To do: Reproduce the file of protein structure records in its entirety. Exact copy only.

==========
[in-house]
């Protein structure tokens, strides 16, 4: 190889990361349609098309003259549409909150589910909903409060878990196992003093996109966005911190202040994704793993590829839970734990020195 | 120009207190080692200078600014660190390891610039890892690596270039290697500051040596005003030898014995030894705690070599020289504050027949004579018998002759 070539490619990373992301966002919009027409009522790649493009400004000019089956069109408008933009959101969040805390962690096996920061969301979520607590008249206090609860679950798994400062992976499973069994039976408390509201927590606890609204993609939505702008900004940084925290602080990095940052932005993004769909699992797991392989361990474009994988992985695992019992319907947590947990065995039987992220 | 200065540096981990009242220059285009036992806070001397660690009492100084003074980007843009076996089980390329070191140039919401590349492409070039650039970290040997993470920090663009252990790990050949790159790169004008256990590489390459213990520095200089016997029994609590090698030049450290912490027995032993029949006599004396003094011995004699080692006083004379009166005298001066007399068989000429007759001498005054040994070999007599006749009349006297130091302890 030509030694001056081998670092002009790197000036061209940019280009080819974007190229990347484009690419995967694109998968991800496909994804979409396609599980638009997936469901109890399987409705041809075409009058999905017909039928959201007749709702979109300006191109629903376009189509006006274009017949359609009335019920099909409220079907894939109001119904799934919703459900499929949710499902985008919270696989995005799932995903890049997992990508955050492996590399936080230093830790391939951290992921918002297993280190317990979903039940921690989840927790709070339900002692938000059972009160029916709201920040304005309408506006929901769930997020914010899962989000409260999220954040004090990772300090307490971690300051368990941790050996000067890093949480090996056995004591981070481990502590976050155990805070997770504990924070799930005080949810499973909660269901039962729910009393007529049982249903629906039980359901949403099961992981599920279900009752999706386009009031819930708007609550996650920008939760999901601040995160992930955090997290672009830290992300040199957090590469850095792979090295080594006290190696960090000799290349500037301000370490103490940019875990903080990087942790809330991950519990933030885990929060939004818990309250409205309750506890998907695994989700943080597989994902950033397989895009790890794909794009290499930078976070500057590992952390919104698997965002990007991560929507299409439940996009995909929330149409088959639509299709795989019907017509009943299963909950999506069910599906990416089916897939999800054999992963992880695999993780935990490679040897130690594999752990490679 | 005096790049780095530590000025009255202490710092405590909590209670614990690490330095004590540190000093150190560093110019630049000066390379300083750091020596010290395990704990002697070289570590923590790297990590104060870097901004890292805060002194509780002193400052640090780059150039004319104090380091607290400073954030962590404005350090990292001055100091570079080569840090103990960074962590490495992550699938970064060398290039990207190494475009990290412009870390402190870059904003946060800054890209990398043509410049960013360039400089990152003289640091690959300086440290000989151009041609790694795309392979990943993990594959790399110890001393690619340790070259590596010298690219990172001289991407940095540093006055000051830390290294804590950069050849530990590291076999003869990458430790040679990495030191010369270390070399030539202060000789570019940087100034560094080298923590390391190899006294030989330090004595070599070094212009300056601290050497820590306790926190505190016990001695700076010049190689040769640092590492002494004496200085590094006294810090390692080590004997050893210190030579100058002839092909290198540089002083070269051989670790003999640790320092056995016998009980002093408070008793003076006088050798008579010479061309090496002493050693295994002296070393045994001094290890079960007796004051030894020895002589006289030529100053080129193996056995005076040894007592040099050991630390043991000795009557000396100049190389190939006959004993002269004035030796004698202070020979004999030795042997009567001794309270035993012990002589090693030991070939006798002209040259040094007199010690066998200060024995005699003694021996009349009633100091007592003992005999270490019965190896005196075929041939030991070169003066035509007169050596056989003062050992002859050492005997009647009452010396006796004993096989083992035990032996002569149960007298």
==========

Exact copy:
[in-house]
């Protein structure tokens, strides 16, 4: 190889990361349609098309003259549409909150589910909903409060878990196992003093996109966005911190202040994704793993590829839970734990020195 | 120009207190080692200078600014660190390891610039890892690596270039290697500051040596005003030898014995030894705690070599020289504050027949004579018998002759 070539490619990373992301966002919009027409009522790649493009400004000019089956069109408008933009959101969040805390962690096996920061969301979520607590008249206090609860679950798994400062992976499973069994039976408390509201927590606890609204993609939505702008900004940084925290602080990095940052932005993004769909699992797991392989361990474009994988992985695992019992319907947590947990065995039987992220 | 200065540096981990009242220059285009036992806070001397660690009492100084003074980007843009076996089980390329070191140039919401590349492409070039650039970290040997993470920090663009252990790990050949790159790169004008256990590489390459213990520095200089016997029994609590090698030049450290912490027995032993029949006599004396003094011995004699080692006083004379009166005298001066007399068989000429007759001498005054040994070999007599006749009349006297130091302890 030509030694001056081998670092002009790197000036061209940019280009080819974007190229990347484009690419995967694109998968991800496909994804979409396609599980638009997936469901109890399987409705041809075409009058999905017909039928959201007749709702979109300006191109629903376009189509006006274009017949359609009335019920099909409220079907894939109001119904799934919703459900499929949710499902985008919270696989995005799932995903890049997992990508955050492996590399936080230093830790391939951290992921918002297993280190317990979903039940921690989840927790709070339900002692938000059972009160029916709201920040304005309408506006929901769930997020914010899962989000409260999220954040004090990772300090307490971690300051368990941790050996000067890093949480090996056995004591981070481990502590976050155990805070997770504990924070799930005080949810499973909660269901039962729910009393007529049982249903629906039980359901949403099961992981599920279900009752999706386009009031819930708007609550996650920008939760999901601040995160992930955090997290672009830290992300040199957090590469850095792979090295080594006290190696960090000799290349500037301000370490103490940019875990903080990087942790809330991950519990933030885990929060939004818990309250409205309750506890998907695994989700943080597989994902950033397989895009790890794909794009290499930078976070500057590992952390919104698997965002990007991560929507299409439940996009995909929330149409088959639509299709795989019907017509009943299963909950999506069910599906990416089916897939999800054999992963992880695999993780935990490679040897130690594999752990490679 | 005096790049780095530590000025009255202490710092405590909590209670614990690490330095004590540190000093150190560093110019630049000066390379300083750091020596010290395990704990002697070289570590923590790297990590104060870097901004890292805060002194509780002193400052640090780059150039004319104090380091607290400073954030962590404005350090990292001055100091570079080569840090103990960074962590490495992550699938970064060398290039990207190494475009990290412009870390402190870059904003946060800054890209990398043509410049960013360039400089990152003289640091690959300086440290000989151009041609790694795309392979990943993990594959790399110890001393690619340790070259590596010298690219990172001289991407940095540093006055000051830390290294804590950069050849530990590291076999003869990458430790040679990495030191010369270390070399030539202060000789570019940087100034560094080298923590390391190899006294030989330090004595070599070094212009300056601290050497820590306790926190505190016990001695700076010049190689040769640092590492002494004496200085590094006294810090390692080590004997050893210190030579100058002839092909290198540089002083070269051989670790003999640790320092056995016998009980002093408070008793003076006088050798008579010479061309090496002493050693295994002296070393045994001094290890079960007796004051030894020895002589006289030529100053080129193996056995005076040894007592040099050991630390043991000795009557000396100049190389190939006959004993002269004035030796004698202070020979004999030795042997009567001794309270035993012990002589090693030991070939006798002209040259040094007199010690066998200060024995005699003694021996009349009633100091007592003992005999270490019965190896005196075929041939030991070169003066035509007169050596056989003062050992002859050492005997009647009452010396006796004993096989083992035990032996002569149960007298």